Rough Point was one of the many things — plus $113 million — Duke inherited at the age of 13 from her father, James Duke, the namesake of Duke University, when he died in 1925. His parting words were more succinct: “Trust no one.”
Duke’s bedroom, with its secretary bookcase and chair finished with mother-of-pearl, and a one-person elevator that transported her to a lap pool in the basement for a daily swim, is a favorite with guests. They also like the looks of the solarium, especially its views of the Atlantic Ocean “crashing in” from three sides, said Robert Foley, preservation coordinator for the NRF.
Something else that periodically makes waves at Rough Point is talk of the death of interior designer Eduardo Tirella in 1966. Duke’s companion had stepped out of the car he was driving to open Rough Point’s massive iron gates, and somehow the car struck and killed Tirella with Duke behind the wheel.
The case was ruled an accident and closed within a week. Foley said the theory that Duke struck a deal with local authorities to set up the NRF does not have “much credence,” and that the committee was founded a few years after Tirella’s death.
What’s more likely is that people approached Duke about funding the NRF since she had the authority and capital to do so, Foley said.
In its second season, Rough Point offers four tours Tuesday through Saturdays. To see Rough Point, tickets must be purchased offsite at the Visitors Centre on America’s Cup Avenue.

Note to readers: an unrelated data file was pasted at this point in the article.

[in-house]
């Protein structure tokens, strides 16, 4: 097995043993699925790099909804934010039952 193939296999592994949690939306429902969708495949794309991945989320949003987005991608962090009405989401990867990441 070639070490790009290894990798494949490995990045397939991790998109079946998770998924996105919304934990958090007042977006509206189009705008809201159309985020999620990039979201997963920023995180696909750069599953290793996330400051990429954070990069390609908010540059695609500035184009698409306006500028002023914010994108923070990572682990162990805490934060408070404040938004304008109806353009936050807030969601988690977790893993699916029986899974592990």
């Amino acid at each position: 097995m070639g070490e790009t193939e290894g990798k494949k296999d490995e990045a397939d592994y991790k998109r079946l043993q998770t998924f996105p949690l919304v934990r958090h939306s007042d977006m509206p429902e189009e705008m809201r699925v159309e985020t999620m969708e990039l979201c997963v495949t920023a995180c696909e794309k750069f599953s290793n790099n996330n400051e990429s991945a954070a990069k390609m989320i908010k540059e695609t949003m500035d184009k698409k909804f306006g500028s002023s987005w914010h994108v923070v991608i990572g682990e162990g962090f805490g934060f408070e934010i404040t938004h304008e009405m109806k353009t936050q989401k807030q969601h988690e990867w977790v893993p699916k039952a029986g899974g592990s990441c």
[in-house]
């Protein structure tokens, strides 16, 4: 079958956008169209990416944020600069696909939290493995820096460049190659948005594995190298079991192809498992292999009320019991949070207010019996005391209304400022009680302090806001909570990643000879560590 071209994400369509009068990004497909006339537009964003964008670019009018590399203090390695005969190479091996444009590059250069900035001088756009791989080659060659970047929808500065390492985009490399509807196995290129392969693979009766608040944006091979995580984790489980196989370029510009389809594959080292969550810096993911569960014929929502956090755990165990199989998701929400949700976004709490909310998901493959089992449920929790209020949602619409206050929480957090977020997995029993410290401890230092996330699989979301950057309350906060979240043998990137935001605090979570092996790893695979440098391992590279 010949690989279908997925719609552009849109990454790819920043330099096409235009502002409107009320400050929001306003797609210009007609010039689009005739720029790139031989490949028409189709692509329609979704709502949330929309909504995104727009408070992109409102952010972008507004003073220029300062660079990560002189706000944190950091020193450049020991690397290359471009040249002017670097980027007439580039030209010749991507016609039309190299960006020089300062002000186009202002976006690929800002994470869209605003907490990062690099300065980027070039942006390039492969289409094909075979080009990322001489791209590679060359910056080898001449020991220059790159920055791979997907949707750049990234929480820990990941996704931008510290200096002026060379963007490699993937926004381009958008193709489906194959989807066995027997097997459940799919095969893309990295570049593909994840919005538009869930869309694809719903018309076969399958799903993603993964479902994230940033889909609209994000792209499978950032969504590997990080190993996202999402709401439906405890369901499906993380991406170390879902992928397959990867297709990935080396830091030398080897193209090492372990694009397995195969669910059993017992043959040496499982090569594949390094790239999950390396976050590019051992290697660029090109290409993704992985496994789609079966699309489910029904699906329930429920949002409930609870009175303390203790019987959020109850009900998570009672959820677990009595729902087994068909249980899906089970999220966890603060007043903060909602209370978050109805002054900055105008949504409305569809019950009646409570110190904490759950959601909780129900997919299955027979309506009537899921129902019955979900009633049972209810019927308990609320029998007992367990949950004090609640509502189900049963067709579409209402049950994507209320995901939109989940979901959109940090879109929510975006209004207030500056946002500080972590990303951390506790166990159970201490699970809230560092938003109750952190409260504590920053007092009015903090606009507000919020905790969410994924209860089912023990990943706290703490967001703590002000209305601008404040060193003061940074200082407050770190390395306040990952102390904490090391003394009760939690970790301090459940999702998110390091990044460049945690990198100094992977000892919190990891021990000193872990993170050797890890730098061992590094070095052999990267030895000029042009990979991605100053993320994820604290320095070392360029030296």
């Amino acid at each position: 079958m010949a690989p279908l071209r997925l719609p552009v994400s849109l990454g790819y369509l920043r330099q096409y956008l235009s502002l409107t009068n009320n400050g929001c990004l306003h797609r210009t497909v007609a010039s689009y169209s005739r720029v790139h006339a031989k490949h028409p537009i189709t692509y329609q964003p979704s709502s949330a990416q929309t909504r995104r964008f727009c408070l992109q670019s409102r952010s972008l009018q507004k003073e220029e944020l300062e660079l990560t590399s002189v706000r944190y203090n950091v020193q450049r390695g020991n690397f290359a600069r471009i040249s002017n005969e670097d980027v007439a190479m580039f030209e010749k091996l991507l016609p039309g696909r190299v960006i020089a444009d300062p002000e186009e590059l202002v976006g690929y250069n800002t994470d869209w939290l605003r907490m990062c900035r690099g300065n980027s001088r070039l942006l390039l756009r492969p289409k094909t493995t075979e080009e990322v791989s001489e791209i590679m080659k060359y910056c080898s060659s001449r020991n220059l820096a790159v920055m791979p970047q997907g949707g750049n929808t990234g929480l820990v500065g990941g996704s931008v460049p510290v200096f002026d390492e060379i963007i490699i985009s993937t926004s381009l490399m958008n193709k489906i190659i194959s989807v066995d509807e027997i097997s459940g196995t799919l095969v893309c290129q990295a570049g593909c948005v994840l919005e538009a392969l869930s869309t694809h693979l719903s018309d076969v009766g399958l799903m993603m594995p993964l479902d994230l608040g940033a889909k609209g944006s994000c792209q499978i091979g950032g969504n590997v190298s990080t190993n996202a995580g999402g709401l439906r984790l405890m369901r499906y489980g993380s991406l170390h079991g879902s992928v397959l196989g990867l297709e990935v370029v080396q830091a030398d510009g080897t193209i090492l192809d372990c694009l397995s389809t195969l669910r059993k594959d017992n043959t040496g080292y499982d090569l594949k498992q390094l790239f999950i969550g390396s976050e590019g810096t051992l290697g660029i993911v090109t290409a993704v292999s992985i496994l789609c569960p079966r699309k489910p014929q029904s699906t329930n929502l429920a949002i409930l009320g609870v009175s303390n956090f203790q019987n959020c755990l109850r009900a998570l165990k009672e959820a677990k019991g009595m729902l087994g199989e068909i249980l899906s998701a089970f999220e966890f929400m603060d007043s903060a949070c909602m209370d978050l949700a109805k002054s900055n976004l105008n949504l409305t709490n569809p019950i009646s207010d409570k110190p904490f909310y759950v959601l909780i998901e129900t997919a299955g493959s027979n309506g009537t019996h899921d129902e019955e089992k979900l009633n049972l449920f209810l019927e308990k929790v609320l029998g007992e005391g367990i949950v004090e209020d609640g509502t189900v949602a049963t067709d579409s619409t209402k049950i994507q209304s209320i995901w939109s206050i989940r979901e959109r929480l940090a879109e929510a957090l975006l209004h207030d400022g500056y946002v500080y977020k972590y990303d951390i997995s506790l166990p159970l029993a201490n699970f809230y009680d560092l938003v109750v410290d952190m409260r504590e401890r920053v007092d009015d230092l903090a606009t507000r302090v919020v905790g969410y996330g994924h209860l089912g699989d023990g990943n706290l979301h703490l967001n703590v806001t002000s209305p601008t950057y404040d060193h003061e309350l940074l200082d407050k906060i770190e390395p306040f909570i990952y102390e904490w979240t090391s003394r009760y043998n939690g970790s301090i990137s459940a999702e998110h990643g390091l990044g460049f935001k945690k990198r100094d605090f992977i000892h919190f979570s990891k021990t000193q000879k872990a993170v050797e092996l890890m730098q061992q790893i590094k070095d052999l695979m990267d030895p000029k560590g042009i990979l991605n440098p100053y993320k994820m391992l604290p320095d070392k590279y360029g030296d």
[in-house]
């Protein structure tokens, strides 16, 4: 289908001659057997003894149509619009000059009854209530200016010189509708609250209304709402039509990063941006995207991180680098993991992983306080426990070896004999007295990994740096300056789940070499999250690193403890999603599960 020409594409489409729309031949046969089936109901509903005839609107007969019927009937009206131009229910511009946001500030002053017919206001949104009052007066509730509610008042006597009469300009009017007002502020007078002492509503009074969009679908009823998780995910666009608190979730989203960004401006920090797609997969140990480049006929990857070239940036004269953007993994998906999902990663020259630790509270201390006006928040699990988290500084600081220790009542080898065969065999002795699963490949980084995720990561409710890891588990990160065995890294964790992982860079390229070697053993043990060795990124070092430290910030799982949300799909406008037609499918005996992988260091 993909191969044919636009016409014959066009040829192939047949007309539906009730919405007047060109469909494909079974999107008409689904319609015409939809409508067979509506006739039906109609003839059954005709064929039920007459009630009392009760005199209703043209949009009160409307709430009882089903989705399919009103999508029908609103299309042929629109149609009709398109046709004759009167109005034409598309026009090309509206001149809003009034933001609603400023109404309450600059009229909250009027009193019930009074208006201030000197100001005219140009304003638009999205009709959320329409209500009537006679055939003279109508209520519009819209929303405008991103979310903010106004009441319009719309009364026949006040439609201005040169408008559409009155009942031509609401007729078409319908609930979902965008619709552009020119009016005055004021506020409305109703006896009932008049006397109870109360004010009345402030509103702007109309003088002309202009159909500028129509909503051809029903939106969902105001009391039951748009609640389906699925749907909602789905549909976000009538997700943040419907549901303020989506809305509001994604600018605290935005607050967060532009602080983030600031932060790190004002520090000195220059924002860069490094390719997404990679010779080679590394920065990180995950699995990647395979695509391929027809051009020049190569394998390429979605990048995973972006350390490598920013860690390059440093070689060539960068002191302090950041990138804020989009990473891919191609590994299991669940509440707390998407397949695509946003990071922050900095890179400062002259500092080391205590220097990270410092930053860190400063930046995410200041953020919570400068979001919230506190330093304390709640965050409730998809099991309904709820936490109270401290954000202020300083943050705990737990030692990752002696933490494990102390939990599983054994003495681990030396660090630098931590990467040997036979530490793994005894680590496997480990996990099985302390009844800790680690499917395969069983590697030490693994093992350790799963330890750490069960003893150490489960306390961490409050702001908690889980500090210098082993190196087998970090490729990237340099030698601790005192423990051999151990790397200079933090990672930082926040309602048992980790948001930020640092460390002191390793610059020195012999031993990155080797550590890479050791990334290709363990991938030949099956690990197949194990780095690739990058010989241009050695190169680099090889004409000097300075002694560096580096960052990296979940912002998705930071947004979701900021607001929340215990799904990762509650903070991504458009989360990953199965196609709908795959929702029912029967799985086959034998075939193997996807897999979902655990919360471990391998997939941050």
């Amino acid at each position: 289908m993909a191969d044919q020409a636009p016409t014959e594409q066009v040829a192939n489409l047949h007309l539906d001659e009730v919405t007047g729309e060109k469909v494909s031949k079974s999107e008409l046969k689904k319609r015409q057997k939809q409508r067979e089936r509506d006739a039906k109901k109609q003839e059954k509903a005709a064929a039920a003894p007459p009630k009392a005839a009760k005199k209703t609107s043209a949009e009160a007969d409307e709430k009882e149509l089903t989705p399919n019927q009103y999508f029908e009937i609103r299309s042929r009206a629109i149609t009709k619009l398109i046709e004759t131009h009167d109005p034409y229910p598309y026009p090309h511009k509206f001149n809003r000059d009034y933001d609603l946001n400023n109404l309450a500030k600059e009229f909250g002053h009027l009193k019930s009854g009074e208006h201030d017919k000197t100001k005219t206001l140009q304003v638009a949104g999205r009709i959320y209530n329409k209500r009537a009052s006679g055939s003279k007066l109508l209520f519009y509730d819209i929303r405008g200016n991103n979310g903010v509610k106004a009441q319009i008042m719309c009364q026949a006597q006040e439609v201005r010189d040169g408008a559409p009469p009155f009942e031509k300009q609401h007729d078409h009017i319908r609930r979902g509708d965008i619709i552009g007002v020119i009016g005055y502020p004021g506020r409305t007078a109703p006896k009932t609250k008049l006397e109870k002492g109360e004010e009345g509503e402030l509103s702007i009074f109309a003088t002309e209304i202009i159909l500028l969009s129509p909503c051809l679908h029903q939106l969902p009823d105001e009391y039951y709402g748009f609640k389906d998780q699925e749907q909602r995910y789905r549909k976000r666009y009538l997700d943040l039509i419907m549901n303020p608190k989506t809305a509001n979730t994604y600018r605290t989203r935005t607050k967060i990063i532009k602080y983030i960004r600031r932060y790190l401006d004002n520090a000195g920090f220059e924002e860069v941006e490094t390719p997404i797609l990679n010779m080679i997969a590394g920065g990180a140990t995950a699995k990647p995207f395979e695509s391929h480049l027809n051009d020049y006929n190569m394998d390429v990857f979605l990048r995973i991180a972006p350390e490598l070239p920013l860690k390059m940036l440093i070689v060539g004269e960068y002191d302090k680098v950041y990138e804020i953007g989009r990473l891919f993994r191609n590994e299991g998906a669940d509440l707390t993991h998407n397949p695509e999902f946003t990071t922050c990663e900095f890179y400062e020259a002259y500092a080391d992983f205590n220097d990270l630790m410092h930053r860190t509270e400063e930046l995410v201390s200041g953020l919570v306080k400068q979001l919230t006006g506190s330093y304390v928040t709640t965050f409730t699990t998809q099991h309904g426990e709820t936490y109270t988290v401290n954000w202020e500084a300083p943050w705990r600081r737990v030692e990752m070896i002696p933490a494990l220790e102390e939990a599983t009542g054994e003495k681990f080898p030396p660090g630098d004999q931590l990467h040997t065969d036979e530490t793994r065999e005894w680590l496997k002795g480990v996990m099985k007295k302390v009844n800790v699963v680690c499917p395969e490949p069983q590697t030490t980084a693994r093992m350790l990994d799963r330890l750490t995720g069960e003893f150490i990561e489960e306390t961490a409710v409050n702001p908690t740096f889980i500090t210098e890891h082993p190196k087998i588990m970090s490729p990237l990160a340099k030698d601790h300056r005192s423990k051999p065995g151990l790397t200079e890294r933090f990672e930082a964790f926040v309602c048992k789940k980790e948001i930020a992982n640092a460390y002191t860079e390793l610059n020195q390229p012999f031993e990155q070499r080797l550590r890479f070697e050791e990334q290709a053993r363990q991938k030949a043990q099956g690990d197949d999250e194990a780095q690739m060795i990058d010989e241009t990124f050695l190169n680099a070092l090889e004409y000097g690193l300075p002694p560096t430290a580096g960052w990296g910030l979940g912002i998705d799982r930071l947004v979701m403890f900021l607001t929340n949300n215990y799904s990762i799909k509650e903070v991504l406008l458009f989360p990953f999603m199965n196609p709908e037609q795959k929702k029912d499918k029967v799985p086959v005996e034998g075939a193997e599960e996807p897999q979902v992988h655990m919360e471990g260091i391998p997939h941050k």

The Kennedys also left their mark on Newport. Kennedy buffs can swing by St. Mary’s Church where the young Senator John F. Kennedy married Jacqueline Bouvier in 1953, and then pass by Hammersmith Farms, the site of their wedding reception.
The 28-room estate was Bouvier’s childhood home and later served as the Summer White House for the Kennedys, complete with a landing pad on the side lawn for the presidential helicopter.
Former Fruit of the Loom chairman William Farley purchased the property a few years ago to convert it to a private residence. He has since sold it.
Those looking for a more distant glimpse of Newport’s architectural landscape can take a half-day tour with The Kayak Centre. Groups of four to eight people kayak from Kings Beach to check out the mansions from Newport Harbor.
Located on Lower Thames Street near hangouts like O’Brien’s, The West Gate and Scales & Shells, the Kayaking Centre often picks up business from late-night revelers who saw the office the night before.
Real thrill seekers can take in all of Newport’s scenic beauty at Skydive Newport, a 17-year-old operation run out of Newport State Airport. The focus is on first-timers, said owner Marc Tripari, who has 7,000 jumps under his belt.
Following a 15-minute briefing, skydivers strap on parachute packs, board planes and then make tandem jumps from 10,000 feet.
“One thing I do want to point out is the scenery is spectacular,” Tripari said. “At such an altitude, everything is below you — downtown, the beaches. You can see it all,”
That is, if you can keep your eyes open, free falling for 40 seconds at 120 mph before pulling the chute. Many rookies’ parting remarks are not fit for print, Tripari laughed.
After former president George Bush heard that a 90-year-old, Harold Symes, made the leap with Skydive Newport last year, he sent Symes a congratulatory letter. Bush, who also took up skydiving later in life, told Symes he hopes to do the same at 80.
“I must say, most people are psyched when they land,” Tripari said.